Save the spindle - an update
Judy Baar Topinka, our one-time State Treasurer, Chairwoman of the Illinois Republican Party, and failed candidate for governor must have a hell of a lot of time on her hands these days. Never one to leave well enough alone, she's added art criticism to her formidable list of talents.
In The Chicago Tribune, 3 August 2007, she launched a rather blunt and ad hominem attack on Berwyn's Spindle and it's late owner, David Bermant.
Berwyn is a west suburban treasure.
It has solid bungalows and beautiful Victorian homes. It is great for commuting because of the Metra and its location between two major expressways. It has great ethnic restaurants. And finally, it has good, community-oriented citizens.
No argument there. Its main business thoroughfare on Cermak is no more hideous than 100s of Midwestern cities "beautified" by suburban sprawl.
But what is it known for? It is the "Burrrrr-wyn" of "Svengoolie," and the site of a vertical, auto graveyard known as "Spindle."
Rick Koz, who plays Svengoolie, not only hails from Berwyn but has kept his one job longer than any eve held by Judy.
Yes, the "Spindle" did put Berwyn into the movie "Wayne's World." But no other community is bucking to be in something as spoof-oriented and goofy as that film. You don't see Hinsdale or Bolingbrook or Riverside seeking something like the "Spindle" to get notoriety. No community of standing wants to be known for having something better placed in a used-car lot.
Nor do any of them have as much public art as humble Berwyn.
Yes, tourists come with cameras and pose in front of the stack of deteriorating cars. These photos are probably sent to homes around the world. And what is the message? That Berwyn prides itself on having a pile of junk cars as its claim to fame. How disrespectful of all that is good and worthy in Berwyn to shout about.
As they say, there's no such thing as bad publicity - Judy's gubernatorial campaign is proof of that.
In my days as a reporter and as an Illinois legislator, I received numerous complaints about the "Spindle" and some of the other alleged works of art at Cermak Plaza. People recognized that the "Spindle" was just plain junk. But it was not as bad as "Big Bil-Bored." That piece of expensive garbage, facing busy Harlem Avenue, was a three-story concrete pork-chop-shaped "sculpture" with pieces of landfill trash stuck into it. What a commentary it and the "Spindle" were about Berwyn, sort of a one-two punch.
Judy definitely has a bee in her bonnet when it comes to David. He was the developer who commissioned both the Spindle and the Pork-Chop. Back in 1980, Judy took on the pork-chop in much the same way. Her op-ed piece which galvanized the opposition to David, eventually forced him to replace it with this... Tempus Fugit.
I spoke to David Bermant, the now-deceased owner of the plaza, when these "works of art" first started appearing there. I noted that there were complaints, especially that the artworks encouraged bird droppings and provided a breeding ground for mosquitoes. An elderly, rather acerbic gentleman, Bermant was not put off by the complaints or my comments. In fact, he said I was representative of the "rednecks" who inhabited the area. If anything, he was going to show us what good art was. He was going to "educate" us, if you will, to appreciate art.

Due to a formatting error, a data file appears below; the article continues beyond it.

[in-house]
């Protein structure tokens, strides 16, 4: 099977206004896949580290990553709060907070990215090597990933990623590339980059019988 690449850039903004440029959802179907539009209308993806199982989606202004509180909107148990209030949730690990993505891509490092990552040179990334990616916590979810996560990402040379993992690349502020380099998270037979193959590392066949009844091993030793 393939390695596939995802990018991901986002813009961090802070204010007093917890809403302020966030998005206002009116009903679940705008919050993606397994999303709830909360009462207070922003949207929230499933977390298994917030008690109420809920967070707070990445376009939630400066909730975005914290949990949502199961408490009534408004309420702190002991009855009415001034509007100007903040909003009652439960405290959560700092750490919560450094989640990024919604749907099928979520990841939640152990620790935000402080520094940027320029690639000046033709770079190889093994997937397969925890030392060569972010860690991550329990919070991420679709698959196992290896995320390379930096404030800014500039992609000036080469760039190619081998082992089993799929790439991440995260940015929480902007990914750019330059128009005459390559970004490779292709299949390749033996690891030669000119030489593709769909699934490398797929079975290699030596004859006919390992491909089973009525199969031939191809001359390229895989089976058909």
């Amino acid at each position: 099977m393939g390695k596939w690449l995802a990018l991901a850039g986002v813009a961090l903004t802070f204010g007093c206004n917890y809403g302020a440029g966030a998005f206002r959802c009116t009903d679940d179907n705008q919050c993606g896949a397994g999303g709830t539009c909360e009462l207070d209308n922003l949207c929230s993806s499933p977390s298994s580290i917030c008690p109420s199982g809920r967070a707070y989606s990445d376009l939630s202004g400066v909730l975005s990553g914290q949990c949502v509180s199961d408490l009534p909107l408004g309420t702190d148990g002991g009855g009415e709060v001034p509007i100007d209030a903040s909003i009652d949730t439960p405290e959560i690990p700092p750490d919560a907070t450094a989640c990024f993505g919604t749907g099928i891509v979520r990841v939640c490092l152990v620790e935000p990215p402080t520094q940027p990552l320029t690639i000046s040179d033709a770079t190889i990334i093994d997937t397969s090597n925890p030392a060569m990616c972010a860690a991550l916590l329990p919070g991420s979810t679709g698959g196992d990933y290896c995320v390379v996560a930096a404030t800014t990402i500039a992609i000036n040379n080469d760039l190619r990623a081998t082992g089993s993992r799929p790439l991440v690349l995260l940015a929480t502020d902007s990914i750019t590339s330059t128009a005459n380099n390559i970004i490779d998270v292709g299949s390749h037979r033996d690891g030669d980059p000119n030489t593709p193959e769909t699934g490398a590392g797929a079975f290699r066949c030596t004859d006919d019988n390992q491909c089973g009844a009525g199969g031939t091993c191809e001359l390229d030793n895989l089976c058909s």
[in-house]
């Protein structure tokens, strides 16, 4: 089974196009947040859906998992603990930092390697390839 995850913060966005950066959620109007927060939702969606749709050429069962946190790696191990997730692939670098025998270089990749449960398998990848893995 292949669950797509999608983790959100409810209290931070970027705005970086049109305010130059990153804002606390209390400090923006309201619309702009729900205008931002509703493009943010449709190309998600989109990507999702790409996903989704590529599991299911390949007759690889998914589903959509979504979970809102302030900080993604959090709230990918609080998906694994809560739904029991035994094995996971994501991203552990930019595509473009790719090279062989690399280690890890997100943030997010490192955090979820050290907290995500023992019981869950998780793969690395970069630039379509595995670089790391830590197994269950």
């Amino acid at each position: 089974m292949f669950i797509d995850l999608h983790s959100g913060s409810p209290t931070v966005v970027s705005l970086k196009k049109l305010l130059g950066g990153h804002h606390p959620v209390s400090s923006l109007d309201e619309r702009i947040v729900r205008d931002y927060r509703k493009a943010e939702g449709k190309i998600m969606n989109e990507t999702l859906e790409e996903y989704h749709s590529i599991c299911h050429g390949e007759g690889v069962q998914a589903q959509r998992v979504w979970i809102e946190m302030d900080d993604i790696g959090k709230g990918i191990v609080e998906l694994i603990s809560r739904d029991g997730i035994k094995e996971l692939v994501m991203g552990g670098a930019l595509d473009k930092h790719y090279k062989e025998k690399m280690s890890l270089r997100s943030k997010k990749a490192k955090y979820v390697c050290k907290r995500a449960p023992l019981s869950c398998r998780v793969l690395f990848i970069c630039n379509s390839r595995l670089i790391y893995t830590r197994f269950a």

It's more than odd to me that Judy chooses to attack David who was successful businessman and lifelong Republican. Although he did have the unfortunate trait of talking like an intellectual: ..."the art of our day that incorporates time, or movement, motion, change, is the most vital of all the arts being created. It is the art of our time which will endure."
There was no way to get at the junk legally since it was on private property, and I certainly did not want to limit what people could put on their lawns. And so, the "Spindle," "Big Bil-Bored" and other assorted alleged artworks plagued Cermak Plaza until they fell apart on their own or were removed when plaza ownership changed.
Ah, that damn, pesky 14th Amendment to the US Constituion: "No State shall make or enforce any law which shall abridge the privileges or immunities of citizens of the United States; nor shall any State deprive any person of life, liberty, or property..."
The "Spindle" is all that is left, eight cars shish kebabed one on top of another as they rust and rot.
You go girl! What will you do when you have no more crusades?
Walgreens wants to put a drugstore on the spot, giving the cars their just reward -- a spot in the auto graveyard where they can disintegrate out of public view.
And where do you think that junk yard is?
Sure, the "Spindle" has its supporters, and they are circulating a petition to save it in some way. But to what end? The cars are old and falling apart. Where would the "Spindle" go? Remain at the plaza? Be relocated to the front yard of a school or by the south Berwyn train depot? Do we really want this thing?
The "Spindle" was a pipe dream of a gentleman who felt he could impose his taste in art on others. All he did was to trivialize a great community like Berwyn.
Is this really about the art or the man who didn't give a damn about petty politicians and bourgeois suburban tastes.
Berwyn deserves better.
It certainly, certainly does...